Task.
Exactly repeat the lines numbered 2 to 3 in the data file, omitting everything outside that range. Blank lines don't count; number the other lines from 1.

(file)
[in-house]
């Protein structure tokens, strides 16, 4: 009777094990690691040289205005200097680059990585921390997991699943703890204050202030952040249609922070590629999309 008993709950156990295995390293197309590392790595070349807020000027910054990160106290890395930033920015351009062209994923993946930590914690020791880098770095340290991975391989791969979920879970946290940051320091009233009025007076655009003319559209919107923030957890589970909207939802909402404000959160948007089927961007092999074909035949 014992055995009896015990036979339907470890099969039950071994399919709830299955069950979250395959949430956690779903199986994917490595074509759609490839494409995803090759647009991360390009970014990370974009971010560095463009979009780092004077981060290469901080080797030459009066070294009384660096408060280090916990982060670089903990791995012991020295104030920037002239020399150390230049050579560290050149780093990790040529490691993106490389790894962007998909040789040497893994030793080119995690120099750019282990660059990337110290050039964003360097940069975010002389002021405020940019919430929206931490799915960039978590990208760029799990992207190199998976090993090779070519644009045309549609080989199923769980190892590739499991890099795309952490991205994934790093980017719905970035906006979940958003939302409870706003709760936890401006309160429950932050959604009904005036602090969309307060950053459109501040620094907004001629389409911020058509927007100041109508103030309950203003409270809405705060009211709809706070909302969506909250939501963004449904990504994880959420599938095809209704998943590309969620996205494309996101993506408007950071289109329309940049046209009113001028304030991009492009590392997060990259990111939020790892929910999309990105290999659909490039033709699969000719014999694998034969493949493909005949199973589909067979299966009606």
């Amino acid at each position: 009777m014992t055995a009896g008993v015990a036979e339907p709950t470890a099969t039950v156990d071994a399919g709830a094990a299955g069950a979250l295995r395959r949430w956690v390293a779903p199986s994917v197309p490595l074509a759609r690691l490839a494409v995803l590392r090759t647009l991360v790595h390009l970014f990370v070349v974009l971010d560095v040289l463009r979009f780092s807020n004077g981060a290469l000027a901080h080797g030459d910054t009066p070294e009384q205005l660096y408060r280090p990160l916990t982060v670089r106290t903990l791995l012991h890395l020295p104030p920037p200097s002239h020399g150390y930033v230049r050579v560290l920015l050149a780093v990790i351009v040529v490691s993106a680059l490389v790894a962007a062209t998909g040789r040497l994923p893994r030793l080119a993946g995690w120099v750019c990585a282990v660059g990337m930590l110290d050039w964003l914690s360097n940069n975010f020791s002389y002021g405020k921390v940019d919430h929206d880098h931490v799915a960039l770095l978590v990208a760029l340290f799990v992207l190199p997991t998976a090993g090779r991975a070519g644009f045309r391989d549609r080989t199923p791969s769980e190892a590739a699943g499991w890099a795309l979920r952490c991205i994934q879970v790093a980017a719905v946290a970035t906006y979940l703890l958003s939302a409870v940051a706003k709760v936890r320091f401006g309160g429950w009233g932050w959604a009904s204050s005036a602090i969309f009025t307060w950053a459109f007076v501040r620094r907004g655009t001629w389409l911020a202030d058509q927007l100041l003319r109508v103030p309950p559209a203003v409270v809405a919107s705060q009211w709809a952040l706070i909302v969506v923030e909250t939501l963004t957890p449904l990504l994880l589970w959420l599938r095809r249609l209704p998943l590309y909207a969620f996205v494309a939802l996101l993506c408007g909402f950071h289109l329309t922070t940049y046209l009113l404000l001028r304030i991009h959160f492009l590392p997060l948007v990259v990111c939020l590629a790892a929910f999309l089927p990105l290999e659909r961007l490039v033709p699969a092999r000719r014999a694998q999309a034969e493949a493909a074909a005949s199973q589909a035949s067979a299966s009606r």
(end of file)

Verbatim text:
């Protein structure tokens, strides 16, 4: 009777094990690691040289205005200097680059990585921390997991699943703890204050202030952040249609922070590629999309 008993709950156990295995390293197309590392790595070349807020000027910054990160106290890395930033920015351009062209994923993946930590914690020791880098770095340290991975391989791969979920879970946290940051320091009233009025007076655009003319559209919107923030957890589970909207939802909402404000959160948007089927961007092999074909035949 014992055995009896015990036979339907470890099969039950071994399919709830299955069950979250395959949430956690779903199986994917490595074509759609490839494409995803090759647009991360390009970014990370974009971010560095463009979009780092004077981060290469901080080797030459009066070294009384660096408060280090916990982060670089903990791995012991020295104030920037002239020399150390230049050579560290050149780093990790040529490691993106490389790894962007998909040789040497893994030793080119995690120099750019282990660059990337110290050039964003360097940069975010002389002021405020940019919430929206931490799915960039978590990208760029799990992207190199998976090993090779070519644009045309549609080989199923769980190892590739499991890099795309952490991205994934790093980017719905970035906006979940958003939302409870706003709760936890401006309160429950932050959604009904005036602090969309307060950053459109501040620094907004001629389409911020058509927007100041109508103030309950203003409270809405705060009211709809706070909302969506909250939501963004449904990504994880959420599938095809209704998943590309969620996205494309996101993506408007950071289109329309940049046209009113001028304030991009492009590392997060990259990111939020790892929910999309990105290999659909490039033709699969000719014999694998034969493949493909005949199973589909067979299966009606």
């Amino acid at each position: 009777m014992t055995a009896g008993v015990a036979e339907p709950t470890a099969t039950v156990d071994a399919g709830a094990a299955g069950a979250l295995r395959r949430w956690v390293a779903p199986s994917v197309p490595l074509a759609r690691l490839a494409v995803l590392r090759t647009l991360v790595h390009l970014f990370v070349v974009l971010d560095v040289l463009r979009f780092s807020n004077g981060a290469l000027a901080h080797g030459d910054t009066p070294e009384q205005l660096y408060r280090p990160l916990t982060v670089r106290t903990l791995l012991h890395l020295p104030p920037p200097s002239h020399g150390y930033v230049r050579v560290l920015l050149a780093v990790i351009v040529v490691s993106a680059l490389v790894a962007a062209t998909g040789r040497l994923p893994r030793l080119a993946g995690w120099v750019c990585a282990v660059g990337m930590l110290d050039w964003l914690s360097n940069n975010f020791s002389y002021g405020k921390v940019d919430h929206d880098h931490v799915a960039l770095l978590v990208a760029l340290f799990v992207l190199p997991t998976a090993g090779r991975a070519g644009f045309r391989d549609r080989t199923p791969s769980e190892a590739a699943g499991w890099a795309l979920r952490c991205i994934q879970v790093a980017a719905v946290a970035t906006y979940l703890l958003s939302a409870v940051a706003k709760v936890r320091f401006g309160g429950w009233g932050w959604a009904s204050s005036a602090i969309f009025t307060w950053a459109f007076v501040r620094r907004g655009t001629w389409l911020a202030d058509q927007l100041l003319r109508v103030p309950p559209a203003v409270v809405a919107s705060q009211w709809a952040l706070i909302v969506v923030e909250t939501l963004t957890p449904l990504l994880l589970w959420l599938r095809r249609l209704p998943l590309y909207a969620f996205v494309a939802l996101l993506c408007g909402f950071h289109l329309t922070t940049y046209l009113l404000l001028r304030i991009h959160f492009l590392p997060l948007v990259v990111c939020l590629a790892a929910f999309l089927p990105l290999e659909r961007l490039v033709p699969a092999r000719r014999a694998q999309a034969e493949a493909a074909a005949s199973q589909a035949s067979a299966s009606r």